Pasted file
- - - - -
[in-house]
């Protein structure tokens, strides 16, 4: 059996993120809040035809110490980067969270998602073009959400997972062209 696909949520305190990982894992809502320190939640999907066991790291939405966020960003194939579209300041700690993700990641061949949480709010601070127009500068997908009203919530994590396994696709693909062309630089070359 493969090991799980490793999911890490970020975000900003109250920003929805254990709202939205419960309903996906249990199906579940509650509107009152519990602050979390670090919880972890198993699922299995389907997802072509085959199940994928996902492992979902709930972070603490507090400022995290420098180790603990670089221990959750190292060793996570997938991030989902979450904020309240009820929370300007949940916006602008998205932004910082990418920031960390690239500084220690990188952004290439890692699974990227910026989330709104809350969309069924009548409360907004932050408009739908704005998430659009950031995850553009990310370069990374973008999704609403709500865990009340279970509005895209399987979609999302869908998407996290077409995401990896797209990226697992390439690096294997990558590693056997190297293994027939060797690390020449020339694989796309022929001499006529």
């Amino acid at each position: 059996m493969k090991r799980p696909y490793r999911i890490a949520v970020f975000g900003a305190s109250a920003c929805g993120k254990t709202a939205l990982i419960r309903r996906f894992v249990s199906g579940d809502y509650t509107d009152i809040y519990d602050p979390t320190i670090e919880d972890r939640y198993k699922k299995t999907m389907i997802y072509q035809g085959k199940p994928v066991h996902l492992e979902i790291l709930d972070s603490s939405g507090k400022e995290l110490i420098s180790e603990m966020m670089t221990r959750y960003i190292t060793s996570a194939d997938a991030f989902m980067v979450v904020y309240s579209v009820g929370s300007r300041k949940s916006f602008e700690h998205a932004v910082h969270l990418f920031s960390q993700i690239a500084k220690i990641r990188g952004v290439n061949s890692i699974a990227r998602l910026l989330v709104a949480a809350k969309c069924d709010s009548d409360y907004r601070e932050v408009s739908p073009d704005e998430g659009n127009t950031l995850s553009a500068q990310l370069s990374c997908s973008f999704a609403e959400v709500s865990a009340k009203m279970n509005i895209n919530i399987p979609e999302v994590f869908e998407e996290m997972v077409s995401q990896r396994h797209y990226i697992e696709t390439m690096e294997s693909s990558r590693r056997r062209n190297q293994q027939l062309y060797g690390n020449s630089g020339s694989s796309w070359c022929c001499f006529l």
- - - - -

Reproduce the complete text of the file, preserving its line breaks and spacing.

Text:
[in-house]
């Protein structure tokens, strides 16, 4: 059996993120809040035809110490980067969270998602073009959400997972062209 696909949520305190990982894992809502320190939640999907066991790291939405966020960003194939579209300041700690993700990641061949949480709010601070127009500068997908009203919530994590396994696709693909062309630089070359 493969090991799980490793999911890490970020975000900003109250920003929805254990709202939205419960309903996906249990199906579940509650509107009152519990602050979390670090919880972890198993699922299995389907997802072509085959199940994928996902492992979902709930972070603490507090400022995290420098180790603990670089221990959750190292060793996570997938991030989902979450904020309240009820929370300007949940916006602008998205932004910082990418920031960390690239500084220690990188952004290439890692699974990227910026989330709104809350969309069924009548409360907004932050408009739908704005998430659009950031995850553009990310370069990374973008999704609403709500865990009340279970509005895209399987979609999302869908998407996290077409995401990896797209990226697992390439690096294997990558590693056997190297293994027939060797690390020449020339694989796309022929001499006529």
């Amino acid at each position: 059996m493969k090991r799980p696909y490793r999911i890490a949520v970020f975000g900003a305190s109250a920003c929805g993120k254990t709202a939205l990982i419960r309903r996906f894992v249990s199906g579940d809502y509650t509107d009152i809040y519990d602050p979390t320190i670090e919880d972890r939640y198993k699922k299995t999907m389907i997802y072509q035809g085959k199940p994928v066991h996902l492992e979902i790291l709930d972070s603490s939405g507090k400022e995290l110490i420098s180790e603990m966020m670089t221990r959750y960003i190292t060793s996570a194939d997938a991030f989902m980067v979450v904020y309240s579209v009820g929370s300007r300041k949940s916006f602008e700690h998205a932004v910082h969270l990418f920031s960390q993700i690239a500084k220690i990641r990188g952004v290439n061949s890692i699974a990227r998602l910026l989330v709104a949480a809350k969309c069924d709010s009548d409360y907004r601070e932050v408009s739908p073009d704005e998430g659009n127009t950031l995850s553009a500068q990310l370069s990374c997908s973008f999704a609403e959400v709500s865990a009340k009203m279970n509005i895209n919530i399987p979609e999302v994590f869908e998407e996290m997972v077409s995401q990896r396994h797209y990226i697992e696709t390439m690096e294997s693909s990558r590693r056997r062209n190297q293994q027939l062309y060797g690390n020449s630089g020339s694989s796309w070359c022929c001499f006529l």